Jeremy Irons


When Warner Bros. announced that their sequel to Zack Snyder’s Superman relaunch, Man of Steel, was going to be a team-up movie that finally got a live action Superman and a live action Batman together in the same place, the world cheered. You see, Warners owns all of the DC superheroes, and they were kind of late to the superhero team-up party. After that, they announced that Ben Affleck was their pick to play Batman though, and people booed. You see, nobody really likes what Affleck brings to the table as an actor, and everyone was just getting used to liking him as a director. Plus, Batman fans are kind of hardcore, and really would only have been satisfied if it was announced that Batman was going to be played by himself. Affleck was a momentum killer on several levels. After that it was announced that Wonder Woman was also going to be appearing in this movie that, as far as we knew, wasn’t announced as being Superman/Batman/Wonder Woman, and she was going to be played by Fast & Furious actress Gal Gadot. Suddenly the world’s comic book fans found themselves simultaneously asking the same question, “Isn’t Wonder Woman supposed to be swarthy and big-boned?” Ha, don’t bet on it. And don’t get comfortable with Gadot’s casting being the biggest curveball this production is going to throw at you, because Warners just sent out a press release that they’ve also cast the villainous Lex Luthor, as well as Batman’s subservient […]


review beautiful creatures

Let us pause a moment to reflect on the fallen… Lemony Snicket’s A Series of Unfortunate Events (2004), Eragon (2006), The Golden Compass (2007), The Seeker: The Dark is Rising (2007), City of Ember (2008), The Spiderwick Chronicles (2008), Cirque du Freak: The Vampire’s Assistant (2009), I Am Number Four (2011) These are all movies adapted from the first books of best-selling, young adult fiction series, and while each of them had hopes of spawning cinematic franchises along the lines of Harry Potter and Twilight… all of them failed. The high rate of disappointment hasn’t quenched Hollywood’s thirst though, and many, many more YA adventures are hitting screens in the next few years. The newest one, and happily, one of the best in some time, is the supernatural themed Beautiful Creatures. The film follows the destined but doomed romance between a mortal teen yearning to escape his backwater hometown and a girl whose upcoming sixteenth birthday will see her claimed by either the forces of light or the patrons of the dark.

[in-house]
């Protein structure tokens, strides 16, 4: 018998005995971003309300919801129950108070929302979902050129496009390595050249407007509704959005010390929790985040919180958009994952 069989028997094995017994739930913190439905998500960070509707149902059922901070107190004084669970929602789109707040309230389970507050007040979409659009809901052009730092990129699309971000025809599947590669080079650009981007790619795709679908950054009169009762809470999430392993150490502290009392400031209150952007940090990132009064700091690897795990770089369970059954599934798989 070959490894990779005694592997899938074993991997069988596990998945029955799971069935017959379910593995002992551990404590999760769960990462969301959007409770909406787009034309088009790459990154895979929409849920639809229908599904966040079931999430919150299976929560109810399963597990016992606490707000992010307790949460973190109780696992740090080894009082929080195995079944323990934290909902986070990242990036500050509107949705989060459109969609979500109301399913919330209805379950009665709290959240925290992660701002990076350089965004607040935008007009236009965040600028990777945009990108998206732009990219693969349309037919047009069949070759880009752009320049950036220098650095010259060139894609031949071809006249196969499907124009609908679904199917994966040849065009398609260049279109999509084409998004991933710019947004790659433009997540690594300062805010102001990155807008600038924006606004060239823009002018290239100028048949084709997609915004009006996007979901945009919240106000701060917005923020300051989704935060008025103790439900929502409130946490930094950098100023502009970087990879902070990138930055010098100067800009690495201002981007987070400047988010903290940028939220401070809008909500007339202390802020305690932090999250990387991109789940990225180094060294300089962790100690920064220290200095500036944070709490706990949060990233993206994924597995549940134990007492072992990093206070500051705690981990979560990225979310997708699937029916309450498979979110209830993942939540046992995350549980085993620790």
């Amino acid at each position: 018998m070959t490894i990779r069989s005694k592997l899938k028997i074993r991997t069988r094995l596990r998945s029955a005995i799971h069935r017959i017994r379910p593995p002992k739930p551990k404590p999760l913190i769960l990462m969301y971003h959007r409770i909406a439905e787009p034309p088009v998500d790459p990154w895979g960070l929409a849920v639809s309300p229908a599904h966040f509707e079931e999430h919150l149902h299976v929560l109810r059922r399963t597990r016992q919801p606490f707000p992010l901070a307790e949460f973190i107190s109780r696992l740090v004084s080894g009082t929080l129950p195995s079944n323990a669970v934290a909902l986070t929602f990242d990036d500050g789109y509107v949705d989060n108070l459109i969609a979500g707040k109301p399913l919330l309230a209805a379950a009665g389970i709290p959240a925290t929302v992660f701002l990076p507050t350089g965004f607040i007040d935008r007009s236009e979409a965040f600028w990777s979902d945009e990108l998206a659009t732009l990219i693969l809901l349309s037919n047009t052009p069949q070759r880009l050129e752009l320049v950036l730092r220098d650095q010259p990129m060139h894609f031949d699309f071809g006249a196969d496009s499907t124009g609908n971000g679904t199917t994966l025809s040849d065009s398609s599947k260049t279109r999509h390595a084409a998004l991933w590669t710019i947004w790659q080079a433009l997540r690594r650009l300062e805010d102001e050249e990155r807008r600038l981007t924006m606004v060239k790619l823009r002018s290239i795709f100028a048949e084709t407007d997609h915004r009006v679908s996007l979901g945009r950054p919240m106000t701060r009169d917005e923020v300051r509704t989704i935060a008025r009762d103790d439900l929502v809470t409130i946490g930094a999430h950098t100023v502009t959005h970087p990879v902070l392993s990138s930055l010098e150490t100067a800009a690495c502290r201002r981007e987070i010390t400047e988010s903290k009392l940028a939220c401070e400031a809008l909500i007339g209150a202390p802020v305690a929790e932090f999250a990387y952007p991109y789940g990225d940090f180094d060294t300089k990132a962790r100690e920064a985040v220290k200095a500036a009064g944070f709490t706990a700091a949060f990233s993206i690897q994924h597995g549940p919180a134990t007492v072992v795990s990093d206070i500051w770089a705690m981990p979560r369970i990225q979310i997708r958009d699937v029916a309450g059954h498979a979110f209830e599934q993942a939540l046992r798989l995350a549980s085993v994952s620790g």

Editor’s note: With The Words hitting theaters today, brush up on our Sundance review of the film, first published on January 26, 2012. Writing is a difficult task whether you have to do it for school, work, or simply because you have words in you that you must get out. But even if you are a writer, those words don’t always come easily and staring at a blank Word document or page is always intimidating. In The Words, we come to know Rory Jenson (Bradley Cooper), a struggling writer who has penned his first novel – a work that is good, but not good enough to get published. Slightly disheartened and with a new bride Dora (Zoe Saldana) to support, Rory takes a job in the mailroom of a publishing house, hoping to make some contacts and advance his career. While on their honeymoon in Paris, Dora drags Rory into yet another antique shop and Rory ends up finding an old leather briefcase that is classy and sophisticated – a symbol of a true writer and a gift Dora quickly buys for her new husband. As he later starts filling it with his own work, Rory comes to find a weathered manuscript he neglected to notice when he first purchased the briefcase. Upon reading the first page (typed on the back of a handwritten letter), Rory cannot put the manuscript down and reads it from beginning to end.